USS CHIEF (AM-315)
The head or leader of a group.
AM - 315: dp. 890 l. 221'2" b. 32'2"dr. 10'9" s. 18 k. cpl. 105 a. 1 x 3"cl. Auk
“She operated with TF 95 around mine-infested Wonsan Harbor and was twice fired on by enemy shore batteries.”
Originally intended for Great Britain, HMS Alice (BAM-2) was launched 5 January 1943 by General Engineering and Dry Dock Co., Alameda, Calif.; renamed and reclassified Chief (AM-315), 23 January 1943; and commissioned 9 October 1943, Lieutenant Commander J. M. Wyckoff, USNR, in command.
Recommissioned, 28 February 1952 at Long Beach, Chief conducted training exercises off San Diego, until 7 July when she sailed for Sasebo, Japan, arriving 3 August. She operated with TF 95 around mine-infested Wonsan Harbor and was twice fired on by enemy shore batteries. She returned to Long Beach 5 February 1953 for local operations and training.
Her second Korean tour from 5 October 1953 to 2 June 1954 found her patrolling with TF 95 off both coasts of Korea to preserve the truce. She returned to west coast operations, and on 1 November 1954 was placed in commission in reserve.
Reclassified MSF-315 on 7 February 1955, she was placed out of commission in reserve 15 March 1955.
USS Chief received five battle stars for World War II service and two for Korean war service.
From: Dictionary of American Naval Fighting Ships
Footnote: “Friendly Fire Incident” August 15, 1952 - Operation “Flycatcher”
USS CHIEF(AM-315), arrived in the Korean War Zone in August , 1952, joining the veteran ships of the Mine Division in their interdiction efforts in and around Wonsan Harbor. The Mine Division was comprised of AM and AMS type minesweepers, supported by larger Destroyer Minesweepers (DM and DMS) and the Salvage Squadron primarily operating Diver class ARS’s.
The primary task of these units during this period of the war was to sweep the harbors and channels of mines, to allow larger vessels access to these areas for Naval Gunfire Support.
They would typically sweep into the harbor, drawing fire from the concealed shore batteries, which were then subdued by the 5” guns of the DMS’s and other Destroyers. It took tremendous nerve to work under the guns of the hidden shore batteries, under direct fire, while a vicious counter-battery duel was erupting around them.
The other primary task of these ships was “flycatcher” patrol, in which they would engage enemy mine laying sampans, sinking or capturing as many as possible. It was during this period that SYMBOL (AM-123), operating with TOUCAN (AM-387), intercepted large numbers of communist sampans running food and supplies along the coast. The two ships shot up a total of 70 sampans while boat crews captured seven, taking 30 prisoners.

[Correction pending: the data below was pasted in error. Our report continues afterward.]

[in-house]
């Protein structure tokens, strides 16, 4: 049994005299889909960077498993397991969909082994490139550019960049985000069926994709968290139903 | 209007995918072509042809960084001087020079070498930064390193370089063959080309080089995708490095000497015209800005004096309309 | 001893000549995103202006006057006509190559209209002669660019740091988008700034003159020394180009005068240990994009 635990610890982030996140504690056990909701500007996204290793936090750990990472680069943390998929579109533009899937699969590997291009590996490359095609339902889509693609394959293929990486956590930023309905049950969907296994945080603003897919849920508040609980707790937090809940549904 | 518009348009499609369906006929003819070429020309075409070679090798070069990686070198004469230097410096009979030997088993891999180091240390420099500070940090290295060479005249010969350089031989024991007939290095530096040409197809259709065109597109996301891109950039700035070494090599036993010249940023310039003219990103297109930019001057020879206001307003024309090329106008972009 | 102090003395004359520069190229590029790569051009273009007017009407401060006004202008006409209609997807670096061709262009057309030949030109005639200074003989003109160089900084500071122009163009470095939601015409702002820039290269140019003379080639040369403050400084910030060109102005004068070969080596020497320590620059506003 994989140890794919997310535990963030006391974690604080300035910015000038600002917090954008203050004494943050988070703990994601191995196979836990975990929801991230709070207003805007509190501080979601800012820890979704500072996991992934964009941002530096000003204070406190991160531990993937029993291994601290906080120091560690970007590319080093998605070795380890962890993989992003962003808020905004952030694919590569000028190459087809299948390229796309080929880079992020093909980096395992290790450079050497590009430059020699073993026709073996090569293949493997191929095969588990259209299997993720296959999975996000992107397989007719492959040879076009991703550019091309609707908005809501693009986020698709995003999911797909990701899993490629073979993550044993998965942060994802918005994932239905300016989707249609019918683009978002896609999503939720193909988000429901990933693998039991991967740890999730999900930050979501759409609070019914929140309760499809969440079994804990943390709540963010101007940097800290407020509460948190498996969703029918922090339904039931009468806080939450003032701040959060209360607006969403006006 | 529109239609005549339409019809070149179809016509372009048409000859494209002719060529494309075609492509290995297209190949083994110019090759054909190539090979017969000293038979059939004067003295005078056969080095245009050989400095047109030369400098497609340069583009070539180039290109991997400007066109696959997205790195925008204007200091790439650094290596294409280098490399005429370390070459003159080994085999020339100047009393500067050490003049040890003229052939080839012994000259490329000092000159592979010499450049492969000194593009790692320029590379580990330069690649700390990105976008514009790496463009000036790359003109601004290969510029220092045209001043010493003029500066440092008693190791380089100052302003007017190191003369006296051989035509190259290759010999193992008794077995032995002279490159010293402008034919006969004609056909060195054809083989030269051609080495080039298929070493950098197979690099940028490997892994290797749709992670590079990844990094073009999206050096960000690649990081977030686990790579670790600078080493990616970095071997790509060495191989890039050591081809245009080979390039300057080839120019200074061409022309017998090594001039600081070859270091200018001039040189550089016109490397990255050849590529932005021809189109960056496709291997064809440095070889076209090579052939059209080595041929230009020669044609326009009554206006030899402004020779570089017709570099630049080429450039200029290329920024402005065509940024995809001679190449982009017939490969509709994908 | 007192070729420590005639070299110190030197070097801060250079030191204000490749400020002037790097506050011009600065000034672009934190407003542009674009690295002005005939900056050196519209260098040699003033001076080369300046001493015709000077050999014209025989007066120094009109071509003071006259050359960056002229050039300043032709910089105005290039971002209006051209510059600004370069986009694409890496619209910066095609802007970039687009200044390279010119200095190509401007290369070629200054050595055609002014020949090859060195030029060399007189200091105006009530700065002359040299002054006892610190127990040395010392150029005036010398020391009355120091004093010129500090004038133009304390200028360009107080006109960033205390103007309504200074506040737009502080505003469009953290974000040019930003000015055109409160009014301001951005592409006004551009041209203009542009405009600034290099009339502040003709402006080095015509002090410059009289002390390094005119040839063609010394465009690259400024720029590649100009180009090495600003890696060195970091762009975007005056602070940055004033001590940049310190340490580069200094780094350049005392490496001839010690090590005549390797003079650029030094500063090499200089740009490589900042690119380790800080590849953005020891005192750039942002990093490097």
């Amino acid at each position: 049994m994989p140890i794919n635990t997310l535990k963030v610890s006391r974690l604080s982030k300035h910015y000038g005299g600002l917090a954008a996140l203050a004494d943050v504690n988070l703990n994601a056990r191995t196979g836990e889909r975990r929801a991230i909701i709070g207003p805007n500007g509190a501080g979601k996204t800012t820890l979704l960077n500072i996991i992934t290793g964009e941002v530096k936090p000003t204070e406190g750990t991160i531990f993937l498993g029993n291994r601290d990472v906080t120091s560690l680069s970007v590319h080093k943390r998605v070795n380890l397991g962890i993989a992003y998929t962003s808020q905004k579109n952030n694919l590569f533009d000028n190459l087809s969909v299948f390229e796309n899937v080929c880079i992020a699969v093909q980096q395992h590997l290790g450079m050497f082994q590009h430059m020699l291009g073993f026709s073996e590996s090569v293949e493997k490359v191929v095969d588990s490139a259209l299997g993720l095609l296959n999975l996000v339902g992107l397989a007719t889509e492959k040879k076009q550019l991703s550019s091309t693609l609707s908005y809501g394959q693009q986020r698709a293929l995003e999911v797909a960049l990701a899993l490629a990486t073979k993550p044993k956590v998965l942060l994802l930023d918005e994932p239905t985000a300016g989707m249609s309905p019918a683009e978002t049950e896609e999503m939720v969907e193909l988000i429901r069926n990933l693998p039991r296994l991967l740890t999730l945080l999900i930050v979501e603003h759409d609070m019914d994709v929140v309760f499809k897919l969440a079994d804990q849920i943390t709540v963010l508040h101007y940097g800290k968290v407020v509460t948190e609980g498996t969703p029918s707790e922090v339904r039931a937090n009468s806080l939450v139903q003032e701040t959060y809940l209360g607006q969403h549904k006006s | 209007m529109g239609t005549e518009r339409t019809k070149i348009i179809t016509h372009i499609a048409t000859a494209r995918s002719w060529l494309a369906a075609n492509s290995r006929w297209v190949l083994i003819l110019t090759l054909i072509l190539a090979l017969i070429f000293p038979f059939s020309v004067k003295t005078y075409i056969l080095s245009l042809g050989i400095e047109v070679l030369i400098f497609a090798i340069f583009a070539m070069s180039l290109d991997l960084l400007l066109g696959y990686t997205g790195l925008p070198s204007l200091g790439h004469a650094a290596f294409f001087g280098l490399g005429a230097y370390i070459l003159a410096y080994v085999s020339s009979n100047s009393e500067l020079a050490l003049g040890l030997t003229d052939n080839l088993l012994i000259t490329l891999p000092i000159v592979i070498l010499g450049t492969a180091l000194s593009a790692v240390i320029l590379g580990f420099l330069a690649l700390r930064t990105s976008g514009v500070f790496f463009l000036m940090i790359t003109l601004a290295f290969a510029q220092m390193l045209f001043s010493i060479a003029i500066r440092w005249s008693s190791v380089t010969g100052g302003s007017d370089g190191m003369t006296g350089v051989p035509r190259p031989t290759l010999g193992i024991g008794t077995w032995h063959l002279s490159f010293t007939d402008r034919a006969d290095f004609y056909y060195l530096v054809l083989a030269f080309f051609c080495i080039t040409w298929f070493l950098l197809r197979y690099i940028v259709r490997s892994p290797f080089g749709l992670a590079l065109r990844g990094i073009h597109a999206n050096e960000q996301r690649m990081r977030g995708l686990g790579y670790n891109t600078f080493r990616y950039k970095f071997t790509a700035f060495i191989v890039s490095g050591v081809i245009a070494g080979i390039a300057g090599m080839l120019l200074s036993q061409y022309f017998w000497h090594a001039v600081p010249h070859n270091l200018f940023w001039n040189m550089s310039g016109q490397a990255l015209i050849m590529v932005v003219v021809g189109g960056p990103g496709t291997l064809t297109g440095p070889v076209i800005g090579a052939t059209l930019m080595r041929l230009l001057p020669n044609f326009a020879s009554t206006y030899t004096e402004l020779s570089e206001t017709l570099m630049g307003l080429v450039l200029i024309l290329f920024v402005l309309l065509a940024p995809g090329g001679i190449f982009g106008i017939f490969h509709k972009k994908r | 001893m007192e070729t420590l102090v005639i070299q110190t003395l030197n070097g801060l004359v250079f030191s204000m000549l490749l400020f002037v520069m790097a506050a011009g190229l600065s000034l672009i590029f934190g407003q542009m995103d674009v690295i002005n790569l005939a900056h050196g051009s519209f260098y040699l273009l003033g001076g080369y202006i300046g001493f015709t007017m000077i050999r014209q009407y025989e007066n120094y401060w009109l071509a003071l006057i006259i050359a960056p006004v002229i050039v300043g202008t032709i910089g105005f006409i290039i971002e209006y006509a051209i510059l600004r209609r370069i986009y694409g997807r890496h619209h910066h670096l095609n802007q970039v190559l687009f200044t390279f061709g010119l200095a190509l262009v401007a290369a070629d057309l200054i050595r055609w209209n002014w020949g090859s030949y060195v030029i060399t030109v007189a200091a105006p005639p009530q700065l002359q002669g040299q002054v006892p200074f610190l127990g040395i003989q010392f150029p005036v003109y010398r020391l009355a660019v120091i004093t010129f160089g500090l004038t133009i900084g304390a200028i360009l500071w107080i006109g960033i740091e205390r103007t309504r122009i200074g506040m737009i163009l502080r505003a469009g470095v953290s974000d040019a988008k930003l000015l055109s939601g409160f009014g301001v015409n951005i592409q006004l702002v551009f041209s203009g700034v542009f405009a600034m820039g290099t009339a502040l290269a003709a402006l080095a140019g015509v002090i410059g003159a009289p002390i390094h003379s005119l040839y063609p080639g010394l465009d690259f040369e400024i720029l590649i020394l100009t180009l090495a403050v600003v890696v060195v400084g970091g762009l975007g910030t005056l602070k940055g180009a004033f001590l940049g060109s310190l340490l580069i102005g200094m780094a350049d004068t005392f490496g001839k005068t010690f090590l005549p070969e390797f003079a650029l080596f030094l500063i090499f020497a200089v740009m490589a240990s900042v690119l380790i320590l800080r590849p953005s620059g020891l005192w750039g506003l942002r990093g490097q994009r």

There were only five USN ships sunk during the Korean War. Four were Minesweepers, and the fifth was a salvage tug. All were sunk by mines with heavy losses. In addition, many units of the mine division suffered direct hits and near misses while exchanging thousands of rounds in ship to shore battles.
It was during one of these exchanges on the night of August 12, 1952, that USS GRAPPLE (ARS-7), on “flycatcher” patrol since August 8, took a hit below the waterline from a shore battery at Wonsan. Fortunately the shell did not explode, and the damage control party repaired the 6” by 15” hole made by the projectile. Three days later while still on patrol, GRAPPLE received more serious injuries, this time at the hands of a friend.
On August 15, 1952, an unfortunate incident occurred. GRAPPLE had been fully engaged in Korea since May 17, 1952, and was patrolling on this night seeking out sampans laying mines, as was CHIEF, newly arrived in the war zone the week prior.
Because of a mistake in identification signals, CHIEF opened fire on GRAPPLE at a range of about 900 yards. Several shells fell short or exploded above the ship, but one 3'' projectile hit just above the pilot house, killing 2 men, injuring 11 others, critically, and doing extensive damage to the pilot house and gun deck.
After repairs at Sasebo, GRAPPLE returned to Korea, making three more "flycatcher" patrols to protect U.S. ships operating off shore before returning to Pearl Harbor 9 December 1952. She then sailed for overhaul at Seattle.
CHIEF also resumed operations after this unfortunate incident, returning to Long Beach , February 5, 1953 for local operations and training.
Both ships never returned to Korean waters until after the armistice.